Paul, and some of his students afterwards, are, I think, up to this kind of work. We wrap it in the language of Christianity, but the essence is the same. Work hard, be nice, develop, maintain and foster Hope in the world. Be careful how you speak to yourself and others. Practice humility and grace and love, gentleness and patience. This is no “pollyanna” wish from this author, full of self-help and feel-good advice, but rather a counter to the clear narrative in which they live. The author we call “Paul” states very clearly that, “We must no longer be children, tossed to and fro and blown about by every wind of doctrine, by people’s trickery, by their craftiness in deceitful scheming” as if this is a widely held experience of the world. And we are to shield ourselves from it by practicing something else.
The dream for the people in Ephesus who will read this letter is to counter the polarizing cultural pull of the Roman Empire with unity in the Body of Christ. But the imagination of unity set forth here is not uniformity. It isn’t “one size fits all.” It is something into which we grow, following the Way of Jesus, seeking truth with love and striving for this kin-dom which we can mostly only imagine right now. Unity must look like something bigger than we can see, understanding that we can work with people from different denominations, different backgrounds, different expressions, different faiths to build a better world. In fact, it’s the only way we’ll get there, by following the same Jesus who reached across the boundaries of his day and age to imagine a new era, as we must do, sometimes like a disciplined mantra, developing our spiritual imagination to see what is not yet visible, to hear what is not being said, to speak the words that are not yet spoken. Against our cultural backdrop of hyper-individualism, surrounded by a shallow ethos of the “self-made man”, waist deep in the assertion that everyone just needs to “pull themselves up by their own bootstraps”, we imagine a different world. A world of unity through the sharing of story and of compassion born from inclusion, seeing this table as one open to all who would come.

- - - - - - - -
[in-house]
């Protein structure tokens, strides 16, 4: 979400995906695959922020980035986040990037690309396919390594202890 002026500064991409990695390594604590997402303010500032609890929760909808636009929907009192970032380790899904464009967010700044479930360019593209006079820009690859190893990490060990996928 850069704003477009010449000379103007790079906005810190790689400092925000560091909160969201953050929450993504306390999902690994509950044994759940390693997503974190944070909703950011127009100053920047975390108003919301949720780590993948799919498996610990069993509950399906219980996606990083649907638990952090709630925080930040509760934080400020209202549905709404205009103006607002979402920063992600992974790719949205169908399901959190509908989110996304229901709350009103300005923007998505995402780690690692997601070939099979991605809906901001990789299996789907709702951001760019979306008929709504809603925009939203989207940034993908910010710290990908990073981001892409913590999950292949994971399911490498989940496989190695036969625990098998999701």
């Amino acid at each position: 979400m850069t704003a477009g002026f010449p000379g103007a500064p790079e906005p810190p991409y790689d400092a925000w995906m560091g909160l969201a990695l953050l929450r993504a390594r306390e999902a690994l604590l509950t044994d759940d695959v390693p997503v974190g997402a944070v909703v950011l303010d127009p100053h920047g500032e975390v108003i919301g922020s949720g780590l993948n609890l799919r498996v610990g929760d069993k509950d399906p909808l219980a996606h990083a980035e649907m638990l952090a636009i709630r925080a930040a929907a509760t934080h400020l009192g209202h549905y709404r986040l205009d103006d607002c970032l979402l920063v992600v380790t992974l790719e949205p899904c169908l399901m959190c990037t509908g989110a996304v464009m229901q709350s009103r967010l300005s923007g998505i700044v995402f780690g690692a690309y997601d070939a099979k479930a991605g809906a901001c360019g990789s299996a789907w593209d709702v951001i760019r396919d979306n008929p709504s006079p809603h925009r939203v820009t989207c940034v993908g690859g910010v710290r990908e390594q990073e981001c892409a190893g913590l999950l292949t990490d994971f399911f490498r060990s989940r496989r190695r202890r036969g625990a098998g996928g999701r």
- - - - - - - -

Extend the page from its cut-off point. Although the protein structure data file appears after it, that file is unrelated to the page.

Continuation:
This is why two Sundays from now, on the 19th, we won’t be here in this sanctuary. We’ll join our siblings in Christ, College Hill Presbyterian and East Side Christian, in the chapel at Phillips Theological Seminary to be together as a statement for our spiritual imaginations. We don’t know what the future looks like. All indications seem to point to our denominational identities breaking down in favor of an identity of what it means to walk in the Way of Jesus, beyond our denominational ideas about sacrament or doctrine. Three churches in Tulsa (at least) are making the claim that this means we seek to visit the imprisoned, to care for the hurting, to feed the hungry and shelter the vulnerable and such practices not only come before doctrine, they ARE doctrine. Three churches, using our different gifts the Spirit gives to us, hold the claim that the Church of Jesus Christ must be open & affirming, and that the table at which we share this meal of solidarity, where we commune with God, Jesus and the Holy Spirit, must be open to anyone who would partake of this tiny feast for our souls.
Two Sundays – one to imagine resilience, one to imagine unity. By coming together for worship we will expand our hearts and minds, picking up the work of building newness, taking the cornerstone the builders of our era refuse, the cornerstone of inclusion and justice, and using it as the solid rock on which we will stand.
That will be our unity, joined and knit together by the Way of Jesus, practicing his faithful walk, trusting in the God of Hope, in whom he trusted. We will walk together in God’s kind of unity, woven together, our diversity our strength, fed by this tiny meal with huge imagination.
May it be so. Amen.